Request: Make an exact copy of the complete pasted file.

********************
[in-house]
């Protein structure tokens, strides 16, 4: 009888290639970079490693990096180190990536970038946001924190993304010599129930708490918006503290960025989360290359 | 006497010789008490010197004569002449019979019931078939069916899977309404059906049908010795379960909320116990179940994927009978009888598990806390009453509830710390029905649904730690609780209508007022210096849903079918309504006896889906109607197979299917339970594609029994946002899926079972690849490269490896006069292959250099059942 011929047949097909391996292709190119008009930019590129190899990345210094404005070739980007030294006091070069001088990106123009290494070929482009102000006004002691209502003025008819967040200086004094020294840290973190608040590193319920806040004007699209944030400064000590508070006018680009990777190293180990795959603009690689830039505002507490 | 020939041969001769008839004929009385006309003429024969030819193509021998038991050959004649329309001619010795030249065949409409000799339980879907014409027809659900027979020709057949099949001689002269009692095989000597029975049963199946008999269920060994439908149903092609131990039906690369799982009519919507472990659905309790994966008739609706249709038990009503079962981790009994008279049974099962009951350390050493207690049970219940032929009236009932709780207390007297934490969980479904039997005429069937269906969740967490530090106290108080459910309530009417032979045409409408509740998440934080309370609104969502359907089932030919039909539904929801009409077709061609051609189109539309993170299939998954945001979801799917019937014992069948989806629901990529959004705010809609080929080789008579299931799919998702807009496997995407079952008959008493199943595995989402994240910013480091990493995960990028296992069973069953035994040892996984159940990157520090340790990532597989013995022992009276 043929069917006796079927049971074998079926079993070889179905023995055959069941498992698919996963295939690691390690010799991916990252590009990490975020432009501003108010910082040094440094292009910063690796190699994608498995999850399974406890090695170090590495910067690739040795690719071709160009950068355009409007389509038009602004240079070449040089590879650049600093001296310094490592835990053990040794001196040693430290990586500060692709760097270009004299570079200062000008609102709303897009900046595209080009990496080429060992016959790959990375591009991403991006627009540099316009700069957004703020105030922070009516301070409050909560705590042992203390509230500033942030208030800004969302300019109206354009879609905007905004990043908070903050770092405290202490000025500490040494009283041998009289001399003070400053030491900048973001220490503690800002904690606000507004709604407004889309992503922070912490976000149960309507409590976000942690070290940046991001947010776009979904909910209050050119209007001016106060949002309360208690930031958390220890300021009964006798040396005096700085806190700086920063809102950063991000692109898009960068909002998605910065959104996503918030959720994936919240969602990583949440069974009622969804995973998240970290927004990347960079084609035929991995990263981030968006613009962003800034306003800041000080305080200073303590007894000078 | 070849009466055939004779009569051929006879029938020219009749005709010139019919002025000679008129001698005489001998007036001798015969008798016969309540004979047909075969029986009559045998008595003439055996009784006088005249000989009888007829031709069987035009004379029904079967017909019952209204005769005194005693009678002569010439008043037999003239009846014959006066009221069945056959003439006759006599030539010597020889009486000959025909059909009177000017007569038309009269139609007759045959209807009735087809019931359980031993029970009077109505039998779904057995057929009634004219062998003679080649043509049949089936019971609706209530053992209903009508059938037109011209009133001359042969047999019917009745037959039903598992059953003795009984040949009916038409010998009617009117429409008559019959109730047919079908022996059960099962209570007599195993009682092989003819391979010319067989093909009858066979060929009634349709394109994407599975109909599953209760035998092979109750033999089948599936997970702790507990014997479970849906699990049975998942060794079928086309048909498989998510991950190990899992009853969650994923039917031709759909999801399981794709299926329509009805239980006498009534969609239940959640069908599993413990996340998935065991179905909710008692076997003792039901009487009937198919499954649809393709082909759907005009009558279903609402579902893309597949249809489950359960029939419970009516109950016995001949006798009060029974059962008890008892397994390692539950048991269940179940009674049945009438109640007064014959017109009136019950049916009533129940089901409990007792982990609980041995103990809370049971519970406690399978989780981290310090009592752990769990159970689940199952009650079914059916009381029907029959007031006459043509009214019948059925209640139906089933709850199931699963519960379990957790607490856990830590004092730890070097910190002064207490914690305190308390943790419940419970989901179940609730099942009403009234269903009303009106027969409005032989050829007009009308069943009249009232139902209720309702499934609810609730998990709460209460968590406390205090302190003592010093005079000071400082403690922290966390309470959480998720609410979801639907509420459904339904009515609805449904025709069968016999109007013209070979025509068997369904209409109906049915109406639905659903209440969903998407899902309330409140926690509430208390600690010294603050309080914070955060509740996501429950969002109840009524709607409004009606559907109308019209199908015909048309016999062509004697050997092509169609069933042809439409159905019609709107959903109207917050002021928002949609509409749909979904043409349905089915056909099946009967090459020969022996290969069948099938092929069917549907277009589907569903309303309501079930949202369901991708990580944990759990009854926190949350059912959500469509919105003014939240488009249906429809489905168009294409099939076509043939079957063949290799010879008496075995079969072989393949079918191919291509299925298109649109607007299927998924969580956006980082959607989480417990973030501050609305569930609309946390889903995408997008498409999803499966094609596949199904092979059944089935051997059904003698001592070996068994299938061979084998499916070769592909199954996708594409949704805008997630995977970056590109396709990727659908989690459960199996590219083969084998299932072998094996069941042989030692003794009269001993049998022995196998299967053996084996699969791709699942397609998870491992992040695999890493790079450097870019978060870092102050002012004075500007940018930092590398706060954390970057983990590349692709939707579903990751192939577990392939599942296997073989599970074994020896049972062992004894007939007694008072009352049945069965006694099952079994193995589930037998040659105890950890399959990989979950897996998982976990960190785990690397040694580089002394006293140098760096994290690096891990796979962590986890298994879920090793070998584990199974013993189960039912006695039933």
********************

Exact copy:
[in-house]
């Protein structure tokens, strides 16, 4: 009888290639970079490693990096180190990536970038946001924190993304010599129930708490918006503290960025989360290359 | 006497010789008490010197004569002449019979019931078939069916899977309404059906049908010795379960909320116990179940994927009978009888598990806390009453509830710390029905649904730690609780209508007022210096849903079918309504006896889906109607197979299917339970594609029994946002899926079972690849490269490896006069292959250099059942 011929047949097909391996292709190119008009930019590129190899990345210094404005070739980007030294006091070069001088990106123009290494070929482009102000006004002691209502003025008819967040200086004094020294840290973190608040590193319920806040004007699209944030400064000590508070006018680009990777190293180990795959603009690689830039505002507490 | 020939041969001769008839004929009385006309003429024969030819193509021998038991050959004649329309001619010795030249065949409409000799339980879907014409027809659900027979020709057949099949001689002269009692095989000597029975049963199946008999269920060994439908149903092609131990039906690369799982009519919507472990659905309790994966008739609706249709038990009503079962981790009994008279049974099962009951350390050493207690049970219940032929009236009932709780207390007297934490969980479904039997005429069937269906969740967490530090106290108080459910309530009417032979045409409408509740998440934080309370609104969502359907089932030919039909539904929801009409077709061609051609189109539309993170299939998954945001979801799917019937014992069948989806629901990529959004705010809609080929080789008579299931799919998702807009496997995407079952008959008493199943595995989402994240910013480091990493995960990028296992069973069953035994040892996984159940990157520090340790990532597989013995022992009276 043929069917006796079927049971074998079926079993070889179905023995055959069941498992698919996963295939690691390690010799991916990252590009990490975020432009501003108010910082040094440094292009910063690796190699994608498995999850399974406890090695170090590495910067690739040795690719071709160009950068355009409007389509038009602004240079070449040089590879650049600093001296310094490592835990053990040794001196040693430290990586500060692709760097270009004299570079200062000008609102709303897009900046595209080009990496080429060992016959790959990375591009991403991006627009540099316009700069957004703020105030922070009516301070409050909560705590042992203390509230500033942030208030800004969302300019109206354009879609905007905004990043908070903050770092405290202490000025500490040494009283041998009289001399003070400053030491900048973001220490503690800002904690606000507004709604407004889309992503922070912490976000149960309507409590976000942690070290940046991001947010776009979904909910209050050119209007001016106060949002309360208690930031958390220890300021009964006798040396005096700085806190700086920063809102950063991000692109898009960068909002998605910065959104996503918030959720994936919240969602990583949440069974009622969804995973998240970290927004990347960079084609035929991995990263981030968006613009962003800034306003800041000080305080200073303590007894000078 | 070849009466055939004779009569051929006879029938020219009749005709010139019919002025000679008129001698005489001998007036001798015969008798016969309540004979047909075969029986009559045998008595003439055996009784006088005249000989009888007829031709069987035009004379029904079967017909019952209204005769005194005693009678002569010439008043037999003239009846014959006066009221069945056959003439006759006599030539010597020889009486000959025909059909009177000017007569038309009269139609007759045959209807009735087809019931359980031993029970009077109505039998779904057995057929009634004219062998003679080649043509049949089936019971609706209530053992209903009508059938037109011209009133001359042969047999019917009745037959039903598992059953003795009984040949009916038409010998009617009117429409008559019959109730047919079908022996059960099962209570007599195993009682092989003819391979010319067989093909009858066979060929009634349709394109994407599975109909599953209760035998092979109750033999089948599936997970702790507990014997479970849906699990049975998942060794079928086309048909498989998510991950190990899992009853969650994923039917031709759909999801399981794709299926329509009805239980006498009534969609239940959640069908599993413990996340998935065991179905909710008692076997003792039901009487009937198919499954649809393709082909759907005009009558279903609402579902893309597949249809489950359960029939419970009516109950016995001949006798009060029974059962008890008892397994390692539950048991269940179940009674049945009438109640007064014959017109009136019950049916009533129940089901409990007792982990609980041995103990809370049971519970406690399978989780981290310090009592752990769990159970689940199952009650079914059916009381029907029959007031006459043509009214019948059925209640139906089933709850199931699963519960379990957790607490856990830590004092730890070097910190002064207490914690305190308390943790419940419970989901179940609730099942009403009234269903009303009106027969409005032989050829007009009308069943009249009232139902209720309702499934609810609730998990709460209460968590406390205090302190003592010093005079000071400082403690922290966390309470959480998720609410979801639907509420459904339904009515609805449904025709069968016999109007013209070979025509068997369904209409109906049915109406639905659903209440969903998407899902309330409140926690509430208390600690010294603050309080914070955060509740996501429950969002109840009524709607409004009606559907109308019209199908015909048309016999062509004697050997092509169609069933042809439409159905019609709107959903109207917050002021928002949609509409749909979904043409349905089915056909099946009967090459020969022996290969069948099938092929069917549907277009589907569903309303309501079930949202369901991708990580944990759990009854926190949350059912959500469509919105003014939240488009249906429809489905168009294409099939076509043939079957063949290799010879008496075995079969072989393949079918191919291509299925298109649109607007299927998924969580956006980082959607989480417990973030501050609305569930609309946390889903995408997008498409999803499966094609596949199904092979059944089935051997059904003698001592070996068994299938061979084998499916070769592909199954996708594409949704805008997630995977970056590109396709990727659908989690459960199996590219083969084998299932072998094996069941042989030692003794009269001993049998022995196998299967053996084996699969791709699942397609998870491992992040695999890493790079450097870019978060870092102050002012004075500007940018930092590398706060954390970057983990590349692709939707579903990751192939577990392939599942296997073989599970074994020896049972062992004894007939007694008072009352049945069965006694099952079994193995589930037998040659105890950890399959990989979950897996998982976990960190785990690397040694580089002394006293140098760096994290690096891990796979962590986890298994879920090793070998584990199974013993189960039912006695039933």